Learning & Development

Basics of Risk Management Training

Risk management is often thought of as a specialized task that is the responsibility of a discrete team or individual. It may bring to mind images of actuaries or the compliance team poring over data and crunching numbers.


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But in a broader sense, risk management is something all employees need to think about. What is the risk that my project won’t get completed on time? What is the risk I may lose a key staff member this year? What is the risk that this initiative will run over budget?

Here, we discuss a basic risk management strategy that is applicable to any organization and any initiative.

Identify Potential Risks

The first step is to understand the risks your company is facing. This can be done through industry analysis of similar companies and should take into account anything unique to your business and organization.


Risk analysis is a complex subject, but at the risk of being overly simplistic, risks can be analyzed on two primary metrics: the magnitude of the risks and likelihood of the risks.

For example, a risk that would cause the company to go out of business but has a near-zero chance of occurring is probably less significant than a risk that carries a large financial penalty and is fairly likely to happen within a year.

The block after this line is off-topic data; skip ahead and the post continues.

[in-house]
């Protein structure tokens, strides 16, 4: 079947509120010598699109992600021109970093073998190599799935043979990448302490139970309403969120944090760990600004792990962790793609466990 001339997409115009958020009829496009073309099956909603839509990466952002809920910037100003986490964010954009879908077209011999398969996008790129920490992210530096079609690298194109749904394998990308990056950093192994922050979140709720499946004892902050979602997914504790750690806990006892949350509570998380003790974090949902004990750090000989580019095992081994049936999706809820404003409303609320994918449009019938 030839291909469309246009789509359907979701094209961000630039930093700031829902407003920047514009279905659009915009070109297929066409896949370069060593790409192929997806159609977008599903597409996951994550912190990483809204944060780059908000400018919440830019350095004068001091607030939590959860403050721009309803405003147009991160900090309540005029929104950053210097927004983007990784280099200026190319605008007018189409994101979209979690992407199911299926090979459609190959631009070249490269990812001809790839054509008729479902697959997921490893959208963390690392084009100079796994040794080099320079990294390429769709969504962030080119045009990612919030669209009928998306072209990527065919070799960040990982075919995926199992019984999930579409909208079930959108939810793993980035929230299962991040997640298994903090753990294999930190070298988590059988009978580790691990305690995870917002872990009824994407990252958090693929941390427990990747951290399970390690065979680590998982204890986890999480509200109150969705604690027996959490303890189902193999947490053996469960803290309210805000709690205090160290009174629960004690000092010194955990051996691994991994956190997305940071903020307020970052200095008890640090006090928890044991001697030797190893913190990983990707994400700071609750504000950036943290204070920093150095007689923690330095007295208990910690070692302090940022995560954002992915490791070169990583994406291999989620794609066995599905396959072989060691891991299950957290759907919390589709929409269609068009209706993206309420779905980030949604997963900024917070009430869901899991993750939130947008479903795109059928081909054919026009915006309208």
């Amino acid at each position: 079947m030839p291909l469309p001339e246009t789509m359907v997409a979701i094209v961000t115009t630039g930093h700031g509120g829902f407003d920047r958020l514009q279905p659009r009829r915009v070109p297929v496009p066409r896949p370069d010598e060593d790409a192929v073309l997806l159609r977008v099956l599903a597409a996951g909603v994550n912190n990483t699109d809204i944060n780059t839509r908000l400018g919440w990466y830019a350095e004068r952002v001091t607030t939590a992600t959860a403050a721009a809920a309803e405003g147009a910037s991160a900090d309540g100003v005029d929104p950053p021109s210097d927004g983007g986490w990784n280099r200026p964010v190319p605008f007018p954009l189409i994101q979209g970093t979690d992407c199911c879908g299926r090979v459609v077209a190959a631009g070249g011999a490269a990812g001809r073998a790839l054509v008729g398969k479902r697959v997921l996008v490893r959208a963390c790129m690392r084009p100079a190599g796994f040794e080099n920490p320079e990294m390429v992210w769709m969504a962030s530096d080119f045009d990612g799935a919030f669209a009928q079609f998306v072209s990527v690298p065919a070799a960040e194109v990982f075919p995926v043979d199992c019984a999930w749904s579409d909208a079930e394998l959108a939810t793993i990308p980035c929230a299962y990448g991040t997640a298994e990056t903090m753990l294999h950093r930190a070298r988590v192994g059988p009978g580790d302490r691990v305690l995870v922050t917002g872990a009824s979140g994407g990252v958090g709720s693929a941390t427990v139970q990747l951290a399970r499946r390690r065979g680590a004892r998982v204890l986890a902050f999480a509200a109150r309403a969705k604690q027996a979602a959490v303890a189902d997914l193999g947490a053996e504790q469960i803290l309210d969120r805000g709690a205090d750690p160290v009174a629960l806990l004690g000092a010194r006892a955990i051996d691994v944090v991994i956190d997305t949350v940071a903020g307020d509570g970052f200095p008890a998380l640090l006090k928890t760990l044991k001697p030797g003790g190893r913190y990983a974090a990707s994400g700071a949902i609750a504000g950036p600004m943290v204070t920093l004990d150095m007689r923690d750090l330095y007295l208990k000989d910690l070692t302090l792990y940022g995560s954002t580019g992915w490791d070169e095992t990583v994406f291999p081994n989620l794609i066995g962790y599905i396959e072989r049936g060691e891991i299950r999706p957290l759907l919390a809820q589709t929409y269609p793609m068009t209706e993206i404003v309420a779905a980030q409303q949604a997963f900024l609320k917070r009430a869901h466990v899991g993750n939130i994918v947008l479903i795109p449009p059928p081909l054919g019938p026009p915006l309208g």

After the applicable risks are analyzed, it’s time to rank them according to their severity and likelihood. The most significant, most likely risks should be prioritized first.


Based on the priority determined in the ranking phase, take steps to mitigate risks. If there is a risk of injury from certain equipment in a factory, that might require equipment updates or additional training. If there is a risk of regulatory violation, it could include establishing new processes.


Finally, as with any good process improvement, make sure your organization periodically reviews the risk profile and makes any new updates to policies and procedures as necessary.

Risk management is a necessary exercise for all levels of staff in any organization. There is always risk in anything that we do. The key is to identify and manage the risk effectively.

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